Document Detail

Microtubule and cellulose microfibril orientation during plant cell and organ growth.
MedLine Citation:
PMID:  22171640     Owner:  NLM     Status:  Publisher    
In this review, I ask the question of what is the relationship between growth and the orientations of microtubules and cellulose microfibrils in plant cells. This should be a relatively simple question to answer considering that text books commonly describe microtubules and cellulose microfibrils as hoops that drive expansion perpendicular to their orientation. However, recent live imaging techniques, which allow microtubules and cellulose synthase dynamics to be imaged simultaneously with cell elongation, show that cells can elongate with nonperpendicular microtubule arrays. In this review, I look at the significance of these different microtubule arrangements for growth and cell wall architecture and how these resultant walls differ from those derived from perpendicular arrays. I also discuss how these divergent arrays in stems may be important for coordinating growth between the different cell layers. This role reveals some general features of microtubule alignment that can be used to predict the growth status of organs. In conclusion, nonperpendicular arrays demonstrate alternative ways of cell elongation that do not require hooped arrays of microtubules and cellulose microfibrils. Such nonperpendicular arrays may be required for optimal growth and strengthening of tissues.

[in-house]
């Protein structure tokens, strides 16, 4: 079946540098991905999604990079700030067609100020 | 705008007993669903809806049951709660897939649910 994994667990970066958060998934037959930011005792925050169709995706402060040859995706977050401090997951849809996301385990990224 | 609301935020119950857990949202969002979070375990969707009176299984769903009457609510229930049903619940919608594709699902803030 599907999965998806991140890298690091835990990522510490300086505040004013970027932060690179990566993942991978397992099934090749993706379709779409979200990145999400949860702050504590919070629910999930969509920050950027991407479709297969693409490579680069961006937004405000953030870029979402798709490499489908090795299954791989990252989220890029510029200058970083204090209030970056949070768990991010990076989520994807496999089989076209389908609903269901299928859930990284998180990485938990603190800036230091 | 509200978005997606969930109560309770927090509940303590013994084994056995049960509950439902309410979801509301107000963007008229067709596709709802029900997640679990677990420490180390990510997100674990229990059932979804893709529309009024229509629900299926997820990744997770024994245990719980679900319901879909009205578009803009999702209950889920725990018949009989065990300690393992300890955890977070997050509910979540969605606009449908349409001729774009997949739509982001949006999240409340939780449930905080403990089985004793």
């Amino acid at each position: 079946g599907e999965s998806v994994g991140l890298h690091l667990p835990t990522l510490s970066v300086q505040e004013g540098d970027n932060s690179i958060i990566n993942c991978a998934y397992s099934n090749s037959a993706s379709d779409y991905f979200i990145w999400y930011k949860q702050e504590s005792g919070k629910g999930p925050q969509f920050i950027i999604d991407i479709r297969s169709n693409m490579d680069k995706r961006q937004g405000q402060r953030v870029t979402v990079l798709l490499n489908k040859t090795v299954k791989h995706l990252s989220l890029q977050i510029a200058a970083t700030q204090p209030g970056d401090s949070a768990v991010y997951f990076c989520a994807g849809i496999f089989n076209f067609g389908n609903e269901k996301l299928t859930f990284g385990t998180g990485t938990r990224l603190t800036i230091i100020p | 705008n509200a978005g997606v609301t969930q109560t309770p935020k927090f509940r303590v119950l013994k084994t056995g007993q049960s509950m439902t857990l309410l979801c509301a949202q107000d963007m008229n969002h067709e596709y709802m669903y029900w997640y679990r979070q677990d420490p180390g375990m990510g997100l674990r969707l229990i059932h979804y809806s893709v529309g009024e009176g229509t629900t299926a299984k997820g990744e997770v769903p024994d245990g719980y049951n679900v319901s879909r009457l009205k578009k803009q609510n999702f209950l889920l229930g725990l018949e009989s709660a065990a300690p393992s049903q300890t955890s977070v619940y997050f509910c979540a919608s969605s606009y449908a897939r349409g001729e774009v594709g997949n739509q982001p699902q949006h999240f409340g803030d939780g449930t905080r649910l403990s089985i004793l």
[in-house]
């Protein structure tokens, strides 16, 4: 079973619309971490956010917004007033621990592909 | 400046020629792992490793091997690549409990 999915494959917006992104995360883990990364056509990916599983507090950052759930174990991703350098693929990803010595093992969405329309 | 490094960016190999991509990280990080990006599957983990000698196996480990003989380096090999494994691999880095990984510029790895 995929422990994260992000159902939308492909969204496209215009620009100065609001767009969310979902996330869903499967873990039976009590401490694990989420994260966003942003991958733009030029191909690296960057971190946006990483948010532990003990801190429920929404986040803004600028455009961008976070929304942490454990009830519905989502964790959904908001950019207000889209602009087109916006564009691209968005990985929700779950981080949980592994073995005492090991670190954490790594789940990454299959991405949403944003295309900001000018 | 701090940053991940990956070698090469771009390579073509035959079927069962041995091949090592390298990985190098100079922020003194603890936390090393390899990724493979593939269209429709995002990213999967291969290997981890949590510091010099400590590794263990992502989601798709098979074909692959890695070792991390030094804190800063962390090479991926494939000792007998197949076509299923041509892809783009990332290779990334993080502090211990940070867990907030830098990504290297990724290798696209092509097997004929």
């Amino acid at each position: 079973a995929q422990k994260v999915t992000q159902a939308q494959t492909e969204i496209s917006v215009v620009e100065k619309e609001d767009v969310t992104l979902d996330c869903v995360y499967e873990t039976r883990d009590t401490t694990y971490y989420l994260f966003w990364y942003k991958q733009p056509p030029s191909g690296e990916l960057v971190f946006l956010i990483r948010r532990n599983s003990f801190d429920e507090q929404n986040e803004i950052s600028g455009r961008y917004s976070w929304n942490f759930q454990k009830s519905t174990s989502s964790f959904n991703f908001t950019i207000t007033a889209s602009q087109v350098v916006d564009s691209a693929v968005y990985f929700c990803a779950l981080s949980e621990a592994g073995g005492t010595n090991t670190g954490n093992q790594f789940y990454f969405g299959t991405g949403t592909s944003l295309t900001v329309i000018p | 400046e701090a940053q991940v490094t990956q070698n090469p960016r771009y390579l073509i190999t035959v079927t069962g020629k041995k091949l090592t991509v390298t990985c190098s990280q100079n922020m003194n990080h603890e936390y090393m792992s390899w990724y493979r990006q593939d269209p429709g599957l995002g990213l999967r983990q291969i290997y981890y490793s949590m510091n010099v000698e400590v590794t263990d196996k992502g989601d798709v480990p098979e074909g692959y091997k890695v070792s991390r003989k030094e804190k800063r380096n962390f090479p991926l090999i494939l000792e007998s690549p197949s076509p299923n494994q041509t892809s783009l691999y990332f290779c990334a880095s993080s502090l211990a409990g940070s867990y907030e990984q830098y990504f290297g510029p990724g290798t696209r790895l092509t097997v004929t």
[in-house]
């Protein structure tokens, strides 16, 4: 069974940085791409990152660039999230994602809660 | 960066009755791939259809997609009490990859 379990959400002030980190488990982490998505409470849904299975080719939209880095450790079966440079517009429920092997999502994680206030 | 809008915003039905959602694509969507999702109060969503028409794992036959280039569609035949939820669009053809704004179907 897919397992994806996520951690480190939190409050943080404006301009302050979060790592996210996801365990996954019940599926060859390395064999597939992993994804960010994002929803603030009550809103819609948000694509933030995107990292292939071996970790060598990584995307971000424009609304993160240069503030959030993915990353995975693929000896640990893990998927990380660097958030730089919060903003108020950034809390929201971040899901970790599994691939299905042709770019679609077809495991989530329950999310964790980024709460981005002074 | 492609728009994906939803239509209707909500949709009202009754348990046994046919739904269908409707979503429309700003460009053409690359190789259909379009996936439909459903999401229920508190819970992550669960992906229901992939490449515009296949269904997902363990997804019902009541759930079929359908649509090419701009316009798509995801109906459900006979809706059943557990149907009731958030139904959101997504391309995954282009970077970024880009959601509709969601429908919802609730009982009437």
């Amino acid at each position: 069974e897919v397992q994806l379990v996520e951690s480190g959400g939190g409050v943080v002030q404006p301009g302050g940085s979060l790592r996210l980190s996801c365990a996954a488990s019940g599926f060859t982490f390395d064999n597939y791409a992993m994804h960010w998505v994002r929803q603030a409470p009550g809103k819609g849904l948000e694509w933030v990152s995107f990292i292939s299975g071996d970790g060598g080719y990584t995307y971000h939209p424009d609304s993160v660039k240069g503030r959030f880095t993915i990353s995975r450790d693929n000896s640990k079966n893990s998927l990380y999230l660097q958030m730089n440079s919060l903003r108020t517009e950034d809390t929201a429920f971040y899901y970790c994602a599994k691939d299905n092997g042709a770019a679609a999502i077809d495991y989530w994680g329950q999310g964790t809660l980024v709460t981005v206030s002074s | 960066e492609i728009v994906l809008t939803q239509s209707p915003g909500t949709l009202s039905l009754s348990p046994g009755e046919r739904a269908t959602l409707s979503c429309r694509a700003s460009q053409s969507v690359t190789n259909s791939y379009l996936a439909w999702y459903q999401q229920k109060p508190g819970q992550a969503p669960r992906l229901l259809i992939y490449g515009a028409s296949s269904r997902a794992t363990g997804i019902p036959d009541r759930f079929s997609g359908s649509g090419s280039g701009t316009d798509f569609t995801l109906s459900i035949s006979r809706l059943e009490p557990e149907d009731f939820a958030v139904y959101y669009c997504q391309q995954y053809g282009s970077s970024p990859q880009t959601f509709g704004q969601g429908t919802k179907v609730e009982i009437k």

J Chan
Publication Detail:
Type:  JOURNAL ARTICLE     Date:  2011-12-15
Journal Detail:
Title:  Journal of microscopy     Volume:  -     ISSN:  1365-2818     ISO Abbreviation:  -     Publication Date:  2011 Dec 
Date Detail:
Created Date:  2011-12-16     Completed Date:  -     Revised Date:  -    
Medline Journal Info:
Nlm Unique ID:  0204522     Medline TA:  J Microsc     Country:  -    
Other Details:
Languages:  ENG     Pagination:  -     Citation Subset:  -    
Copyright Information:
© 2011 The Author Journal of Microscopy © 2011 Royal Microscopical Society.
Department of Cell and Developmental Biology, John Innes Centre, Colney, Norwich, UK.
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